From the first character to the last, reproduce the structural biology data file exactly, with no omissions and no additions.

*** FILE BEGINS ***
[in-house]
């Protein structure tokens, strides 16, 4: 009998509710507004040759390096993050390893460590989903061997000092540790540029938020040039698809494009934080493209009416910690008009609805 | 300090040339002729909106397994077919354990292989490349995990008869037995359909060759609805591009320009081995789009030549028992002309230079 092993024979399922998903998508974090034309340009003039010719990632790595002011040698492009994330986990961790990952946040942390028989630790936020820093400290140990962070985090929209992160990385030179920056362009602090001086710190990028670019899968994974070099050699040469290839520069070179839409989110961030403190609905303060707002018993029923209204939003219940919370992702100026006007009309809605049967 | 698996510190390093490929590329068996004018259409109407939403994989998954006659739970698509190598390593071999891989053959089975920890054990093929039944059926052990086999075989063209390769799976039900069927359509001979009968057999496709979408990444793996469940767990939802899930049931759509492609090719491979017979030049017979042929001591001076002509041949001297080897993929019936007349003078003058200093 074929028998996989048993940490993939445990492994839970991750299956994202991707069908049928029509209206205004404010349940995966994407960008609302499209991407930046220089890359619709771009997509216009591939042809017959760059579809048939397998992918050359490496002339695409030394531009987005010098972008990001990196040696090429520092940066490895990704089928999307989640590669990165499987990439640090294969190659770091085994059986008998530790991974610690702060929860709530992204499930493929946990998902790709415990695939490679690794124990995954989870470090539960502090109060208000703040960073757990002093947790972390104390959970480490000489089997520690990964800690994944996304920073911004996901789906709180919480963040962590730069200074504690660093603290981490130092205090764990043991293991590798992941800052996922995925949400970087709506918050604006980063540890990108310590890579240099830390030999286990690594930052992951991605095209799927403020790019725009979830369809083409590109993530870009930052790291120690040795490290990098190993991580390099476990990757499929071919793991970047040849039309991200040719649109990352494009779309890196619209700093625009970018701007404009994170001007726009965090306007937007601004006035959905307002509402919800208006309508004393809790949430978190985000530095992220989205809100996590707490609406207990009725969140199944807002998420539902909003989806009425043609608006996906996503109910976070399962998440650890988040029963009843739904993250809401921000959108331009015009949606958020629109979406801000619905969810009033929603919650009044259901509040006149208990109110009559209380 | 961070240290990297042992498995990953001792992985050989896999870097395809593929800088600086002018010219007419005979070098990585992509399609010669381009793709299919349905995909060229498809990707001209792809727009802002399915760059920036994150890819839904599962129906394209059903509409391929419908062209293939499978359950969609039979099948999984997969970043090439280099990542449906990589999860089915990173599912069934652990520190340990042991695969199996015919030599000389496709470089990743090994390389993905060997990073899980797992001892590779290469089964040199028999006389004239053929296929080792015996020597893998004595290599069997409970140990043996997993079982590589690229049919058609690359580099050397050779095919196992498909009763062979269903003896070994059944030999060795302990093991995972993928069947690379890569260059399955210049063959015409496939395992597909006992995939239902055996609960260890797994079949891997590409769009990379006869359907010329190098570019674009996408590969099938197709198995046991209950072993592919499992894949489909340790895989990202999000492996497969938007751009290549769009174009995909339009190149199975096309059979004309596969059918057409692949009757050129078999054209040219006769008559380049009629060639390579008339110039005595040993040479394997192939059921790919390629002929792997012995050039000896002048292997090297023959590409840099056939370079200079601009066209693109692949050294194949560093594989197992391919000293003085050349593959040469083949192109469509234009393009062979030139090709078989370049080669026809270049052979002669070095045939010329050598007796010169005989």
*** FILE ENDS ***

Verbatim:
[in-house]
């Protein structure tokens, strides 16, 4: 009998509710507004040759390096993050390893460590989903061997000092540790540029938020040039698809494009934080493209009416910690008009609805 | 300090040339002729909106397994077919354990292989490349995990008869037995359909060759609805591009320009081995789009030549028992002309230079 092993024979399922998903998508974090034309340009003039010719990632790595002011040698492009994330986990961790990952946040942390028989630790936020820093400290140990962070985090929209992160990385030179920056362009602090001086710190990028670019899968994974070099050699040469290839520069070179839409989110961030403190609905303060707002018993029923209204939003219940919370992702100026006007009309809605049967 | 698996510190390093490929590329068996004018259409109407939403994989998954006659739970698509190598390593071999891989053959089975920890054990093929039944059926052990086999075989063209390769799976039900069927359509001979009968057999496709979408990444793996469940767990939802899930049931759509492609090719491979017979030049017979042929001591001076002509041949001297080897993929019936007349003078003058200093 074929028998996989048993940490993939445990492994839970991750299956994202991707069908049928029509209206205004404010349940995966994407960008609302499209991407930046220089890359619709771009997509216009591939042809017959760059579809048939397998992918050359490496002339695409030394531009987005010098972008990001990196040696090429520092940066490895990704089928999307989640590669990165499987990439640090294969190659770091085994059986008998530790991974610690702060929860709530992204499930493929946990998902790709415990695939490679690794124990995954989870470090539960502090109060208000703040960073757990002093947790972390104390959970480490000489089997520690990964800690994944996304920073911004996901789906709180919480963040962590730069200074504690660093603290981490130092205090764990043991293991590798992941800052996922995925949400970087709506918050604006980063540890990108310590890579240099830390030999286990690594930052992951991605095209799927403020790019725009979830369809083409590109993530870009930052790291120690040795490290990098190993991580390099476990990757499929071919793991970047040849039309991200040719649109990352494009779309890196619209700093625009970018701007404009994170001007726009965090306007937007601004006035959905307002509402919800208006309508004393809790949430978190985000530095992220989205809100996590707490609406207990009725969140199944807002998420539902909003989806009425043609608006996906996503109910976070399962998440650890988040029963009843739904993250809401921000959108331009015009949606958020629109979406801000619905969810009033929603919650009044259901509040006149208990109110009559209380 | 961070240290990297042992498995990953001792992985050989896999870097395809593929800088600086002018010219007419005979070098990585992509399609010669381009793709299919349905995909060229498809990707001209792809727009802002399915760059920036994150890819839904599962129906394209059903509409391929419908062209293939499978359950969609039979099948999984997969970043090439280099990542449906990589999860089915990173599912069934652990520190340990042991695969199996015919030599000389496709470089990743090994390389993905060997990073899980797992001892590779290469089964040199028999006389004239053929296929080792015996020597893998004595290599069997409970140990043996997993079982590589690229049919058609690359580099050397050779095919196992498909009763062979269903003896070994059944030999060795302990093991995972993928069947690379890569260059399955210049063959015409496939395992597909006992995939239902055996609960260890797994079949891997590409769009990379006869359907010329190098570019674009996408590969099938197709198995046991209950072993592919499992894949489909340790895989990202999000492996497969938007751009290549769009174009995909339009190149199975096309059979004309596969059918057409692949009757050129078999054209040219006769008559380049009629060639390579008339110039005595040993040479394997192939059921790919390629002929792997012995050039000896002048292997090297023959590409840099056939370079200079601009066209693109692949050294194949560093594989197992391919000293003085050349593959040469083949192109469509234009393009062979030139090709078989370049080669026809270049052979002669070095045939010329050598007796010169005989």